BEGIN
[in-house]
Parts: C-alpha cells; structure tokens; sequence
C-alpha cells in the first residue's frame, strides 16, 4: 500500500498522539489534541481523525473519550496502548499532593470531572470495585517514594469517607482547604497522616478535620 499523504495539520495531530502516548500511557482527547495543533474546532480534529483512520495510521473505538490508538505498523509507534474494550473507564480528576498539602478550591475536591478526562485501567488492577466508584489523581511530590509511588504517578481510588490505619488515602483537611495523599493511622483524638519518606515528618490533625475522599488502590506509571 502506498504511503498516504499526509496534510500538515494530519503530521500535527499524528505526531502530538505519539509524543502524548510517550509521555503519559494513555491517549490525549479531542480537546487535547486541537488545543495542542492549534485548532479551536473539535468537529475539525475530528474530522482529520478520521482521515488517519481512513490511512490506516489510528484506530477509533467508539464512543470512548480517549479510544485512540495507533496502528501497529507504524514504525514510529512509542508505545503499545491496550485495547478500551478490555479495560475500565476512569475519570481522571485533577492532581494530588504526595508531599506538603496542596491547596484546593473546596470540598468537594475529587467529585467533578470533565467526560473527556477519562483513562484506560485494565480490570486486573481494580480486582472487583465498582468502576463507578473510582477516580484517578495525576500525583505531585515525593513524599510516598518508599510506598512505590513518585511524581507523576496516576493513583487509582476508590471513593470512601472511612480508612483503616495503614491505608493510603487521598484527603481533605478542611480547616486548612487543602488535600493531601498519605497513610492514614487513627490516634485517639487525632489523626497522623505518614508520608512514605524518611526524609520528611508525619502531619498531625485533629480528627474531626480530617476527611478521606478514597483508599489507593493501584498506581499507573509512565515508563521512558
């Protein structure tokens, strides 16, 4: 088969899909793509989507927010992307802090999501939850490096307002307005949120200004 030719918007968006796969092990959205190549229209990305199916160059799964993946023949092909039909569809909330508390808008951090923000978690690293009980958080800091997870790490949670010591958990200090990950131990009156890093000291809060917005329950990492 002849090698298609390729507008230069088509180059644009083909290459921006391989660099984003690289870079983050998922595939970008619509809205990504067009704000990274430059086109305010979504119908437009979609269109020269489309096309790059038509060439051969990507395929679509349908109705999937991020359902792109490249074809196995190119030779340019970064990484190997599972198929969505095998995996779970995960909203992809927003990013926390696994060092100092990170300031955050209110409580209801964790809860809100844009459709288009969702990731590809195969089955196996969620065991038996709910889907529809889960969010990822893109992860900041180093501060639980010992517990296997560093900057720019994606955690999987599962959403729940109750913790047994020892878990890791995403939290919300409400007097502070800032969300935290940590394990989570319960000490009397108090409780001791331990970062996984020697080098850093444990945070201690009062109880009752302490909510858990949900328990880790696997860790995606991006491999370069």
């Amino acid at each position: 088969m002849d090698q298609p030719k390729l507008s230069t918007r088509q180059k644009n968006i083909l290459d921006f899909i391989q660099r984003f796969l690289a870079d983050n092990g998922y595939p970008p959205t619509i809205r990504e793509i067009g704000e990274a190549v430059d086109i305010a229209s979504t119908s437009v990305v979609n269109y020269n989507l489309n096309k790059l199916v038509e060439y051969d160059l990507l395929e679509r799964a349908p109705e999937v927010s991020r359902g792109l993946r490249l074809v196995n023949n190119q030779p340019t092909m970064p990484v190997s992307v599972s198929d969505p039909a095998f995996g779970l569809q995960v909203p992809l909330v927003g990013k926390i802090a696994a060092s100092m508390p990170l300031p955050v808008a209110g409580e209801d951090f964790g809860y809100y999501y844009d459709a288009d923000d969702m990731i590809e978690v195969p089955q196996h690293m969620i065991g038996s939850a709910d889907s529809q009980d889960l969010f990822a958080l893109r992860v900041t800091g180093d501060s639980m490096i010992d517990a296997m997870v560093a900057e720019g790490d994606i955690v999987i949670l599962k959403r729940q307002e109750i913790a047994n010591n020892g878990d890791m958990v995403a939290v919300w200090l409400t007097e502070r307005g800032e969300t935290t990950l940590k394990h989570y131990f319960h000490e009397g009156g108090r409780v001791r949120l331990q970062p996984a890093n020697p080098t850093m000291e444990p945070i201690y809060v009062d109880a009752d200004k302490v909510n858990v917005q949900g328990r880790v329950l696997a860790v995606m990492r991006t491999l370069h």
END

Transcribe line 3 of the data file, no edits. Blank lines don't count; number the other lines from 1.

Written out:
C-alpha cells in the first residue's frame, strides 16, 4: 500500500498522539489534541481523525473519550496502548499532593470531572470495585517514594469517607482547604497522616478535620 499523504495539520495531530502516548500511557482527547495543533474546532480534529483512520495510521473505538490508538505498523509507534474494550473507564480528576498539602478550591475536591478526562485501567488492577466508584489523581511530590509511588504517578481510588490505619488515602483537611495523599493511622483524638519518606515528618490533625475522599488502590506509571 502506498504511503498516504499526509496534510500538515494530519503530521500535527499524528505526531502530538505519539509524543502524548510517550509521555503519559494513555491517549490525549479531542480537546487535547486541537488545543495542542492549534485548532479551536473539535468537529475539525475530528474530522482529520478520521482521515488517519481512513490511512490506516489510528484506530477509533467508539464512543470512548480517549479510544485512540495507533496502528501497529507504524514504525514510529512509542508505545503499545491496550485495547478500551478490555479495560475500565476512569475519570481522571485533577492532581494530588504526595508531599506538603496542596491547596484546593473546596470540598468537594475529587467529585467533578470533565467526560473527556477519562483513562484506560485494565480490570486486573481494580480486582472487583465498582468502576463507578473510582477516580484517578495525576500525583505531585515525593513524599510516598518508599510506598512505590513518585511524581507523576496516576493513583487509582476508590471513593470512601472511612480508612483503616495503614491505608493510603487521598484527603481533605478542611480547616486548612487543602488535600493531601498519605497513610492514614487513627490516634485517639487525632489523626497522623505518614508520608512514605524518611526524609520528611508525619502531619498531625485533629480528627474531626480530617476527611478521606478514597483508599489507593493501584498506581499507573509512565515508563521512558